Miscellaneous Aquarium Articles
Pro and con arguments for using acrylic tanks, common sizes, etc.
If you're going to keep fish in your house, you're going to need to put them someplace! Historically, glass has been used to build aquariums but for the last 50 years, acrylic has become a very popular material for fish tank. This article covers the history of aquariums, pro arguments for using acrylic tanks, con arguments for using acrylic tanks, common sizes, and some useful online sources for you.
History of Fish Tank Materials
While keeping fish for both food and pleasure has been an interest documented starting more than 4,000 years ago, keeping fish in aquariums is a much more recent development. Supposedly Madame Dubarry, a mistress to King Louis XV in France, invented the fish bowl sometime in the mid-1700s. In 1805, Robert Warrington was credited with developing the first sustainable glass aquarium.
During the Victorian period in England and in Europe, fish keeping as a hobby developed quite a following. At that time, hobbyists would use slate or steel bottomed tanks which were heated from underneath with flames! Their tanks were ornate affairs, glass enclosed in steel contraptions that were hardly waterproof. These glass tanks often were "caulked" with a putty to try to help "waterproof" the tank. While continuously improved upon, aquariums didn't really reach a true period of innovation until the mid-1960s when glass framed tanks were replaced with glass sealed tanks. Instead of using metal to frame the tanks, glass aquariums were sealed together using a silicone-based...
Understanding the nitrogen cycle and its importance to a healthy tank.
Understanding the nitrogen cycle and its importance to a healthy tank is imperative for the serious fish-keeping hobbyist. The nitrogen cycle in your tank occurs constantly - it reflects how efficiently waste is broken down in your fish tank. In this article, we discuss how the nitrogen cycle helps clear tank water of metabolic wastes and why the maturation period matters with new tanks. We will also cover how to kick-start a new tank's cycle, how to check your tank's nitrogen cycle and how to improve your tank's nitrogen cycling in general.
How the Nitrogen Cycle Helps Recycle Metabolic Wastes
In nature, when animals expel their wastes and plants decay, anaerobic bacteria in the environment break down waste into harmless nitrogen that is released into the air through the ground and water. If nature did not have some mechanism for using the "waste" material, eventually, we would run out of good stuff. Luckily, through the participation of bacteria using these waste substances, harmful materials (to animals) like ammonia are converted into something harmless and useable again. Two kinds of bacteria participate in this cycle: Nitrite Bacteria (Nitrosomonas) and Nitrate Bacteria (Nitrobacteria). This process of breaking down animal wastes is called Nitrification – the ammonia produced by animal waste is converted into nitrite by nitrosomonas which is then converted to nitrate by nitrobacteria.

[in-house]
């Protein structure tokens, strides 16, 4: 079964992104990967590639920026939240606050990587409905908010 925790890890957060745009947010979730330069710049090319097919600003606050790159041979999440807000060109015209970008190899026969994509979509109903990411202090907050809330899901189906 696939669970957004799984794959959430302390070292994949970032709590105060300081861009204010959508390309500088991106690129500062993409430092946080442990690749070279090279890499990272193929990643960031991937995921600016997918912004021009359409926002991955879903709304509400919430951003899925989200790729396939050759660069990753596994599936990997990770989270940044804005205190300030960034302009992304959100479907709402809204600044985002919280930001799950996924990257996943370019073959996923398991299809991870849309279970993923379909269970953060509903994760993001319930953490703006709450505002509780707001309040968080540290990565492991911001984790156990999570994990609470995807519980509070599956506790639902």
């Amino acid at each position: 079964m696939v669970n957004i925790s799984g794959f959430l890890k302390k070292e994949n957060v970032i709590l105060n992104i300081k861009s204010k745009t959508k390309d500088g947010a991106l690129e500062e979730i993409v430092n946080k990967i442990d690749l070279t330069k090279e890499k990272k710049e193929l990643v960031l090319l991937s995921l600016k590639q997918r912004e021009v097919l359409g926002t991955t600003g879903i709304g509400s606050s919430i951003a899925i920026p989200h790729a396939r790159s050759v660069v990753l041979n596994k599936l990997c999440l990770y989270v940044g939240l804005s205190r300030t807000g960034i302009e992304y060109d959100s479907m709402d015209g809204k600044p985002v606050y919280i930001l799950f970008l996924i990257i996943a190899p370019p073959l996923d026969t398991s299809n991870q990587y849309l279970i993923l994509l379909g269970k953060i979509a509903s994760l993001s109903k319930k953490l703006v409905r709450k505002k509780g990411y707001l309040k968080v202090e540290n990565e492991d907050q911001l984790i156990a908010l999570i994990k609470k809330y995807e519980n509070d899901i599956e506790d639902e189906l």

What Happens When You Keep Fish In Tanks?
Out of fish waste, the chemical we worry about most in a tank is ammonia since it is most toxic of...
If your fish is suffering, you may want to consider euthanasia as an option to humanely end his pain.
There is nothing quite to heartbreaking as losing a beloved pet, especially if you have tried your best to treat him. You have tried everything to nurse your fish back to health but to no avail -- it is dying and in distress. Many people do not even realize that euthanasia is an option for fish, but if your fish is in pain and slowly dying, it is an option you might want to consider. Some people still decide to never euthanize their fish -- they would rather just let nature take its course with the fish and let the fish die on its own. You can go this route or you can choose to speed things along for the sake of your pet. Most people determine their actions by considering the fish's quality of life in its last days.
Euthanasia Options for Fish
There are several different options for the euthanasia of fish, many of which will be described here, in order of popularity. These methods are divided with a focus on "old school" methods and on newer, more humane methods. When researching this article, we looked at public opinion on the Internet, the American Veterinary Medical Association (AVMA)'s opinion on euthanasia and how many universities across America euthanize fish for research purposes.
Many colleges use AVMA as their standard in determining the humane way to euthanize animals. The AVMA puts out a report about every decade where they survey acceptable means to euthanize animals. The most recent report was released in 2013.
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